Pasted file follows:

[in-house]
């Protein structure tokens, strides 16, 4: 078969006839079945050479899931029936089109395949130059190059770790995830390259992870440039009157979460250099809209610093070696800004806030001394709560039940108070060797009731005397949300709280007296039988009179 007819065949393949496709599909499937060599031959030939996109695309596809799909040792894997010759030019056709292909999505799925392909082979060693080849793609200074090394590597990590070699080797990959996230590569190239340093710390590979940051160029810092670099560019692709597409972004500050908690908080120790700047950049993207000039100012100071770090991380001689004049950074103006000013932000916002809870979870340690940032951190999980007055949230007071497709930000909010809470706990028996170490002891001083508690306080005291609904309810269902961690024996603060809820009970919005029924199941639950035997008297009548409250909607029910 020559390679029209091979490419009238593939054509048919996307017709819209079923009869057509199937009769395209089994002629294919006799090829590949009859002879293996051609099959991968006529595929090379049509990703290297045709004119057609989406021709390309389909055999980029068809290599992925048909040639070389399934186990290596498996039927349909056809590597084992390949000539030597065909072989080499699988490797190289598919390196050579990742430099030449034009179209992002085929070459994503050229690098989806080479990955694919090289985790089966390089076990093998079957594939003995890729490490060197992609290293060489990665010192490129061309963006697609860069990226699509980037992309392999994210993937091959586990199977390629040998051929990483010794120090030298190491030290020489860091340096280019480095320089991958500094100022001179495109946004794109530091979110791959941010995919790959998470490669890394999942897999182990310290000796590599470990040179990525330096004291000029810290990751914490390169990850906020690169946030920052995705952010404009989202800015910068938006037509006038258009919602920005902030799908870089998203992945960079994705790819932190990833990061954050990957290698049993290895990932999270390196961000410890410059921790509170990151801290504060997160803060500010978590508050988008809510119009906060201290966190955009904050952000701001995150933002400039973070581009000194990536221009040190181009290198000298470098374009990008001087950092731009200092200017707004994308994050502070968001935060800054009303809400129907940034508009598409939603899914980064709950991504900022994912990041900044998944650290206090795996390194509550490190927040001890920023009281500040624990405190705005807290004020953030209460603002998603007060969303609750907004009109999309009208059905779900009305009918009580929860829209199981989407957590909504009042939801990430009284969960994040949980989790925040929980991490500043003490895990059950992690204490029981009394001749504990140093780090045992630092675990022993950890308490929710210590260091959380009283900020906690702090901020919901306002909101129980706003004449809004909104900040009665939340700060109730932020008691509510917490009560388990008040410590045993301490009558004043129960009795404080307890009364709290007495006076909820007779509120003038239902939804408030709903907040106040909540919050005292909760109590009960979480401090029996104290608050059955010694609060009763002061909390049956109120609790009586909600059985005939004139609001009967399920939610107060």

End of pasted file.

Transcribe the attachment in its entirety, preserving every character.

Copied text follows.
[in-house]
């Protein structure tokens, strides 16, 4: 078969006839079945050479899931029936089109395949130059190059770790995830390259992870440039009157979460250099809209610093070696800004806030001394709560039940108070060797009731005397949300709280007296039988009179 007819065949393949496709599909499937060599031959030939996109695309596809799909040792894997010759030019056709292909999505799925392909082979060693080849793609200074090394590597990590070699080797990959996230590569190239340093710390590979940051160029810092670099560019692709597409972004500050908690908080120790700047950049993207000039100012100071770090991380001689004049950074103006000013932000916002809870979870340690940032951190999980007055949230007071497709930000909010809470706990028996170490002891001083508690306080005291609904309810269902961690024996603060809820009970919005029924199941639950035997008297009548409250909607029910 020559390679029209091979490419009238593939054509048919996307017709819209079923009869057509199937009769395209089994002629294919006799090829590949009859002879293996051609099959991968006529595929090379049509990703290297045709004119057609989406021709390309389909055999980029068809290599992925048909040639070389399934186990290596498996039927349909056809590597084992390949000539030597065909072989080499699988490797190289598919390196050579990742430099030449034009179209992002085929070459994503050229690098989806080479990955694919090289985790089966390089076990093998079957594939003995890729490490060197992609290293060489990665010192490129061309963006697609860069990226699509980037992309392999994210993937091959586990199977390629040998051929990483010794120090030298190491030290020489860091340096280019480095320089991958500094100022001179495109946004794109530091979110791959941010995919790959998470490669890394999942897999182990310290000796590599470990040179990525330096004291000029810290990751914490390169990850906020690169946030920052995705952010404009989202800015910068938006037509006038258009919602920005902030799908870089998203992945960079994705790819932190990833990061954050990957290698049993290895990932999270390196961000410890410059921790509170990151801290504060997160803060500010978590508050988008809510119009906060201290966190955009904050952000701001995150933002400039973070581009000194990536221009040190181009290198000298470098374009990008001087950092731009200092200017707004994308994050502070968001935060800054009303809400129907940034508009598409939603899914980064709950991504900022994912990041900044998944650290206090795996390194509550490190927040001890920023009281500040624990405190705005807290004020953030209460603002998603007060969303609750907004009109999309009208059905779900009305009918009580929860829209199981989407957590909504009042939801990430009284969960994040949980989790925040929980991490500043003490895990059950992690204490029981009394001749504990140093780090045992630092675990022993950890308490929710210590260091959380009283900020906690702090901020919901306002909101129980706003004449809004909104900040009665939340700060109730932020008691509510917490009560388990008040410590045993301490009558004043129960009795404080307890009364709290007495006076909820007779509120003038239902939804408030709903907040106040909540919050005292909760109590009960979480401090029996104290608050059955010694609060009763002061909390049956109120609790009586909600059985005939004139609001009967399920939610107060």